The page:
THERE must have been stormy scenes at the Home Office this week when Priti Patel saw the headlines about her team meetings.

The blue-sky thinking of her minions was meant to generate workable ideas for stopping asylum seekers crossing the Channel, but instead it’s made everyone involved look silly, mad, evil or some combination of the three.

Ideas reportedly floated during brainstorming sessions included processing centres on oil rigs, blockades made from chains of boats, and the use of wave machines to toss overloaded dinghies back into French waters.

It might seem ironic that discussions of these maritime matters should result in quite so many leaks, but the Westminster whisperers say it’s no coincidence. Instead they say it’s part of a co-ordinated scheme to undermine Boris Johnson’s leadership and have him replaced by someone who can string sentences together and understand his own rules.

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So might there be a mole on the inside, throwing out wild ideas so that it can truthfully be claimed they were discussed in top-level meetings? What a fun brief. It’s not unlike one of those Big Brother challenges where a housemate had to behave in ways that seemed a bit strange, but not strange enough that the others would twig they were doing a challenge, in order to win the house a bumper food budget.

One wonders what sort of ideas were ruled too zany to bring up, given “push them back using artificial waves” made the cut. A fence of electric eels? A pool of piranhas at landing points? A team of dolphins trained to nudge the boats back to Calais?

When asked about the wave machine idea, a Downing Street spokesman told The Sun: “There are various things I really don’t recognise,” which is just a wonderful multi-purpose statement, isn’t it? I’m going to deploy it the next time the dentist asks if I’ve been eating a lot of sweets while working from home. It could have been Jeremy Corbyn’s response to questions about why he flouted the rule of six at a dinner party. Admit nothing, sow doubt, keep it vague, carry on.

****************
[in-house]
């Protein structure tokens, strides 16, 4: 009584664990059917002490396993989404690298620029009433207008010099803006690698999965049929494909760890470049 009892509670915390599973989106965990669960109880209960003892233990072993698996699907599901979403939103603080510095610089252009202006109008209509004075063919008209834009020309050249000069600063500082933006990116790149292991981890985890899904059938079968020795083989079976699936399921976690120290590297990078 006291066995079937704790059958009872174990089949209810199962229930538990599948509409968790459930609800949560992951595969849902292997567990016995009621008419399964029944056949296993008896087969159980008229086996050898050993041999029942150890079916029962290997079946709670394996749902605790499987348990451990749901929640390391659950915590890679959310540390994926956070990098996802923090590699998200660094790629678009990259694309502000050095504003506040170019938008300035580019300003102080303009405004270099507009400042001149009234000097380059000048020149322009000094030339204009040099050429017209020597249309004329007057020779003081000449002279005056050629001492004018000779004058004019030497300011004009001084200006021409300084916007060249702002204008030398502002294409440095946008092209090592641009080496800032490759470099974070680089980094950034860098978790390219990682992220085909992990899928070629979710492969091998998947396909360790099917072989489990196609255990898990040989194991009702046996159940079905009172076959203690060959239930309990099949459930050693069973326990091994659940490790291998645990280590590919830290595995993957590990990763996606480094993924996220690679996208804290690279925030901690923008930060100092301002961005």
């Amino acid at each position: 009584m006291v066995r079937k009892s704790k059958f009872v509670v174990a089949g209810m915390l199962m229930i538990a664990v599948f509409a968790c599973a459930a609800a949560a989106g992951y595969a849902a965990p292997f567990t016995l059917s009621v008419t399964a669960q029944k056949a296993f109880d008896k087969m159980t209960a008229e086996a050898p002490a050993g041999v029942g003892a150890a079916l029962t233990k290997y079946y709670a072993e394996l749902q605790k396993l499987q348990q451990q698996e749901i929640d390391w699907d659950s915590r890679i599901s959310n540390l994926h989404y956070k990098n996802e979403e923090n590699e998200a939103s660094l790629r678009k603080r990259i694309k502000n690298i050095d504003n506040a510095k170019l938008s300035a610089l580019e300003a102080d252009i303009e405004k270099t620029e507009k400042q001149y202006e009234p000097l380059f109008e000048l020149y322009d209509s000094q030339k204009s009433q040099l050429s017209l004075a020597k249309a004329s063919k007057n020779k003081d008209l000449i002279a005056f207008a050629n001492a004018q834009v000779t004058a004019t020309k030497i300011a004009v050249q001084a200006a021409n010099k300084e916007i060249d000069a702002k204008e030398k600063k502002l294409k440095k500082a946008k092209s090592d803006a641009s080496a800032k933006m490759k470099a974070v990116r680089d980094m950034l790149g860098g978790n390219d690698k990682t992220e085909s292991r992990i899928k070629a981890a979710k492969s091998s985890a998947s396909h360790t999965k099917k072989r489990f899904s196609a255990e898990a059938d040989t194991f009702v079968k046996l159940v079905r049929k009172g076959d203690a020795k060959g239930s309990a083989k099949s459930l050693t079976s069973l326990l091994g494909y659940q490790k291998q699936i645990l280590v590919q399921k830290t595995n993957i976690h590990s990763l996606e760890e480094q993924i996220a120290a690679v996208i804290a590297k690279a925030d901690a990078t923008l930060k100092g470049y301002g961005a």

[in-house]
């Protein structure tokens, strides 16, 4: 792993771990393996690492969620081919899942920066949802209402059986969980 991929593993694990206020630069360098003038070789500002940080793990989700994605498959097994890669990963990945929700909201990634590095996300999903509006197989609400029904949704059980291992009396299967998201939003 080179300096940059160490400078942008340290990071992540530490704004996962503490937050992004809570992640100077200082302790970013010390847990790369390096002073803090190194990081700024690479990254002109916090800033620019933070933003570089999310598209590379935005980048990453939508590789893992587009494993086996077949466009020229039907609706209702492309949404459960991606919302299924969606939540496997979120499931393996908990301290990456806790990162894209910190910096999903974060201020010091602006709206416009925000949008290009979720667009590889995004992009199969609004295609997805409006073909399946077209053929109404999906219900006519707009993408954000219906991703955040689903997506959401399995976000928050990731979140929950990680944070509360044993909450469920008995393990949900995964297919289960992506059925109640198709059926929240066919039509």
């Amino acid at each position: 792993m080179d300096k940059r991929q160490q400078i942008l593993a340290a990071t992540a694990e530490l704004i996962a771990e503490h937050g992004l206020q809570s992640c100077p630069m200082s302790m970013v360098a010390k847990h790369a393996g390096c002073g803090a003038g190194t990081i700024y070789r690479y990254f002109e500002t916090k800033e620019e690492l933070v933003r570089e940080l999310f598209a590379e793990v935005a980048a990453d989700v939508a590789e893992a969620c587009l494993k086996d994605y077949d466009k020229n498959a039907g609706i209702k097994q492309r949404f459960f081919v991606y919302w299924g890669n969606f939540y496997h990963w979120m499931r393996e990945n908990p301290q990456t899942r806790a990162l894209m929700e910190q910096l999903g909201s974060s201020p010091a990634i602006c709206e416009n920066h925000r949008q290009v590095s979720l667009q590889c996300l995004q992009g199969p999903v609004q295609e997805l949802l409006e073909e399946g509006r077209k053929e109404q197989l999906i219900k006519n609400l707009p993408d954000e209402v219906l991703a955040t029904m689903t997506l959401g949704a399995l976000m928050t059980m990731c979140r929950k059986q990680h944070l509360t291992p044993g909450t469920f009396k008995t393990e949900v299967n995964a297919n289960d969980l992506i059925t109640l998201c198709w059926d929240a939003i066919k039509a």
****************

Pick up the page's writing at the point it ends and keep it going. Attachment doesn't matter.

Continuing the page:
The wave idea was reportedly dismissed on the grounds that it would actually kill people, as opposed to simply allowing them to die, but it’s unclear whether a nautical version of infamous playground game British Bulldog is still under consideration. The branding certainly works, and it could have a neat Hunger Games-style twist if the pluckiest of those seeking sanctuary were still able to reach UK shores.

Reaching the shore and landing on the shore might be two different matters though (even without the piranha pools), and “offshoring” is not a fantastical idea, as other countries do it. But someone had to go and spoil it all by suggesting those seeking asylum in the UK could be sent nearly 4500 miles away to the British territory of Ascension Island.

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That location had reportedly been “explored” and ruled out by the time we got wind of the suggestion, and some at the Home Office believe this leak was designed to undermine the whole concept of offshoring, which Dominic Cummings – I mean, Boris Johnson – is apparently keen to pursue.

But if that was the mole’s plan, it has backfired quite spectacularly. A snap YouGov poll found that 40% of the British public thought the rejection Ascension Island plan was a good idea while only 35% ruled it a bad one.

So was the mole actually acting on the instructions of Cummings, suggesting ideas that could be dismissed as blue-sky thinking if the public found them abhorrent, and progressed if they found favour? Perhaps the mole thought he or she was undermining Number 10 but had in fact been manipulated into doing the exact opposite.

Who would have predicted that the response to “get a load of this crazy idea!” would be “sounds great – when can it start?”

There are lessons here, surely, for the UK Government in its dealings with the EU. If the British public will accept just about any proposed solution to an apparently intractable problem, regardless of practicality, ethics or cost, why not apply some of the same principles?

If the EU insists on sending letters threatening to the take the UK to the European Court of Justice for breaching the Withdrawal Agreement, why not simply set up a giant wind machine atop the cliffs of Dover and blow them right back to Brussels?

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If we’re worried about lorry queues following a No-Deal Brexit, why not simply convert Ascension Island into an 88km square car park and divert them there?

The public are surely bound to approve of these “out of sight, out of mind” solutions. A simple solution to the tricky problem of Northern Ireland is perhaps a chain of jaunty boats positioned in the Irish Sea bearing “Give peace a chance” banners. That should ensure the Troubles are not restarted.

It might seem like I am mocking these ideas, but that’s probably what the mole thought they were doing too, when throwing theirs out at Home Office meetings and/or telling the papers what had been suggested. Perhaps Cummings has got to me too, and I’m unwittingly laying the groundwork for the next phase of the UK’s Brexit “negotiations”.

Yes, it all seems far-fetched now, but recent events have taught us to just wait and see. I’m away to commission a YouGov poll...